Oxford Internet Institute (OII), a multidisciplinary research and teaching department at the University of Oxford, recently launched a new module called Critical Caste and Technology Studies, which delves into the criticism of ‘castelessness’ and contemporary caste narratives from a communication and technology point of view.
Dr Murali Shanmugavelan, a post-doctoral researcher at the OII and whose work focuses on caste, race and gender in media and communication studies, delivered a lecture at the institute on Wednesday, October 12, introducing the module. Shanmugavelan, talking about caste from communication studies perspective, said that caste as a “social hierarchy and division of labourers restricts people’s access to fundamental rights.”
“Caste cannot ensure social justice, equality, fellowships, fraternity and fairness,” he added. He further insisted that “Caste is not a community, it is an artificial category designed to actually create hierarchies.” Saying that scholars often conflate the two terms, caste and community, he stressed the importance of using correct terms.
Talking about the module, Shanmugavelan explained, “Critical Caste and Technology Studies is a new attempt to organise the field of anti-caste scholarship around the fundamental consideration of communicative practices.” He also mentioned how discourse around caste-related oppression, humiliation, and subordination often works in a negative and victimhood framework. He urged to reverse the lens and focus on how caste pride helps in perpetuating caste-based violence. He mentioned, “If viewed from a communication studies point of view, caste pride is the source of caste violence.”
“Caste is a constitutive part of social communication that encompasses cultural, political, economic, and developmental aspects of society. In all caste-affected societies, caste can either be the pervasive glue or the rupture depending on one’s caste-based ranking without which social interactions are incomplete,” he stated.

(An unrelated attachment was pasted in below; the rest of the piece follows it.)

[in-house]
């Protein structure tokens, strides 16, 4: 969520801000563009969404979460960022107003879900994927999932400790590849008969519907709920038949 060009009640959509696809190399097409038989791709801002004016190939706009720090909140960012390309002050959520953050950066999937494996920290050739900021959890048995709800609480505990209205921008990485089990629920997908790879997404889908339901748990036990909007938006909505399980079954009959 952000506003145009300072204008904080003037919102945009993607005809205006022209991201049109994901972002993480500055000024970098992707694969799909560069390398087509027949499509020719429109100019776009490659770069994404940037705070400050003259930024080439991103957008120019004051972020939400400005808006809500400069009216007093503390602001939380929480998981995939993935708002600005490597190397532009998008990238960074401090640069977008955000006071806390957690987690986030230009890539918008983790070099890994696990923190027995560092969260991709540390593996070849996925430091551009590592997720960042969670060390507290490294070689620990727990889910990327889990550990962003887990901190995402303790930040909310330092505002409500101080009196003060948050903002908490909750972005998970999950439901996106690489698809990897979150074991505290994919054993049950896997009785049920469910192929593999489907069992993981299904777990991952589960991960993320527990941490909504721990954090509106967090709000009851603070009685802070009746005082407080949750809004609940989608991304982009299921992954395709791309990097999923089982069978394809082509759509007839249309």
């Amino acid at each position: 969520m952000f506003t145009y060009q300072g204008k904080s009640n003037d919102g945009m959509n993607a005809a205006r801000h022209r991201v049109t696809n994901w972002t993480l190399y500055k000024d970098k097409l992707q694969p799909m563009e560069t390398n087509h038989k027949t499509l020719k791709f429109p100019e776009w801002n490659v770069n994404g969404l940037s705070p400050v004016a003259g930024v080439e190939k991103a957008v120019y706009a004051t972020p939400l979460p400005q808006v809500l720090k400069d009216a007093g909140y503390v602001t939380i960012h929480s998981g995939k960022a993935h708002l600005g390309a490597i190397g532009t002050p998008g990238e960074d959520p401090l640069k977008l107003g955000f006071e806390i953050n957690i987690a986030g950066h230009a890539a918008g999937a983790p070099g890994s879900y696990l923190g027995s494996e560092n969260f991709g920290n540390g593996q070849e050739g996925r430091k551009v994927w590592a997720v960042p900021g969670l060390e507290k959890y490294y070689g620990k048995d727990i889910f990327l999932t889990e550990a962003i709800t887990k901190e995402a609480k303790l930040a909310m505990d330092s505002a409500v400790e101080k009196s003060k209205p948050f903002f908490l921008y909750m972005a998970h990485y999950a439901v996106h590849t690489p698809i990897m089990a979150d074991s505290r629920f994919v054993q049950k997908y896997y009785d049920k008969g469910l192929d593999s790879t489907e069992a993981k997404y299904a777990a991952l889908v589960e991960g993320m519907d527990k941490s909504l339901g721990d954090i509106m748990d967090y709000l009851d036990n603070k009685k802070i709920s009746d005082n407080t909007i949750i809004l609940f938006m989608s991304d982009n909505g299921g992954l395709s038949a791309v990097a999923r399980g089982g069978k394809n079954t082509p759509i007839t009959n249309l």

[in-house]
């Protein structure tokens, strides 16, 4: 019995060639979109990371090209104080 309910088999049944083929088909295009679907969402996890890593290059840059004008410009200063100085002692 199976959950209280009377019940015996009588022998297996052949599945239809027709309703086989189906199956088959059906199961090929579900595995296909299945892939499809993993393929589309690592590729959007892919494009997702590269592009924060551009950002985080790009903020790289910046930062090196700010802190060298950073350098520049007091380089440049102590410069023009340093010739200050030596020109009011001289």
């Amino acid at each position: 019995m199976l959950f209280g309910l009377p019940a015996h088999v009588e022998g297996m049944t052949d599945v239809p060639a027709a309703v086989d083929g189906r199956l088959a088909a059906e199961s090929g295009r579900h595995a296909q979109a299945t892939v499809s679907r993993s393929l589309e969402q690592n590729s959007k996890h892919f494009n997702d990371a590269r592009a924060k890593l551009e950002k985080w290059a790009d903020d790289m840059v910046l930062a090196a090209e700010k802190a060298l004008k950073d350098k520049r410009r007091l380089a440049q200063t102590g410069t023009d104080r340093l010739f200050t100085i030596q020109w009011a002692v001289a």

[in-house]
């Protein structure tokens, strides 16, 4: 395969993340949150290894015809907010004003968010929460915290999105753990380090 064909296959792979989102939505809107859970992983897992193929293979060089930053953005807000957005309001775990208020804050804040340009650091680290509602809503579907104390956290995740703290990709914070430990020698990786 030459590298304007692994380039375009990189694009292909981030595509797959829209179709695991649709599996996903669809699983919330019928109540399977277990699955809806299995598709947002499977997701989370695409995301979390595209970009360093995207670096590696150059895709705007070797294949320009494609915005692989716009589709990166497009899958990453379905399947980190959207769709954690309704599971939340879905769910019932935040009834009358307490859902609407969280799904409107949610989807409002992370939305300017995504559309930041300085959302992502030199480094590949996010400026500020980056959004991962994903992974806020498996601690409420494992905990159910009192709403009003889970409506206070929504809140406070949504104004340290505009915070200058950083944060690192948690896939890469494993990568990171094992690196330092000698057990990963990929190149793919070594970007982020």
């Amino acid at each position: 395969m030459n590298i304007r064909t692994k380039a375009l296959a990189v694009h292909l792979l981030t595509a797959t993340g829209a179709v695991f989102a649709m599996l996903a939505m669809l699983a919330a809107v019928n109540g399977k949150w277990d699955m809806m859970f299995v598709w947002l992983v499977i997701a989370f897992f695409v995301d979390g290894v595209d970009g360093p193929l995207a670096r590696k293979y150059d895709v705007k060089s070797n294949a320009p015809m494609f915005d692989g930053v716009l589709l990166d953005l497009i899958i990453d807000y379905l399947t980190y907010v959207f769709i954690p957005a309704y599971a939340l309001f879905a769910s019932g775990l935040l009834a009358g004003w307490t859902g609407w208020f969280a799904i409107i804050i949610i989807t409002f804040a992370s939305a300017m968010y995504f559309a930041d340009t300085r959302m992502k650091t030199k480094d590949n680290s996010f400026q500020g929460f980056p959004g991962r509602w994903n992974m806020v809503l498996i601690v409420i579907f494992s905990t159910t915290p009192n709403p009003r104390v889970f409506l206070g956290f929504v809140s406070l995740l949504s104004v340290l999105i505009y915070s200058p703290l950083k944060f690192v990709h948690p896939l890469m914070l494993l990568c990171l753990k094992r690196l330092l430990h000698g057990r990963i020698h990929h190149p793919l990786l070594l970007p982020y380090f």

During the lecture, he also mentioned how people often argue that caste is a very rigid system. On the contrary, he emphasised, caste is adaptive and fluid and that is why it is able to re-manifest itself constantly. He stated, “Caste doesn’t necessarily manifest itself through extreme violence but it can unsettle someone through a simple question.”
He further explained how “communicative approach is a critical way of looking at the caste system which is more suited to today’s caste realities than other influential cultural, ideological, or sociocultural approaches.”
While talking about the syllabus Shanmugavelan told The Satyashodhak that the syllabus is deeply rooted in anti-caste, Ambedkarite-Periyarite politics through communications, cultural-technological perspective.
The Critical Caste and Technology Studies module, as stated on its website, seeks to understand how and why caste influences technology and how caste is influenced by dominant caste origins. It also analyses caste expression and oppression as a form of everyday communicative practice, especially in the digital age.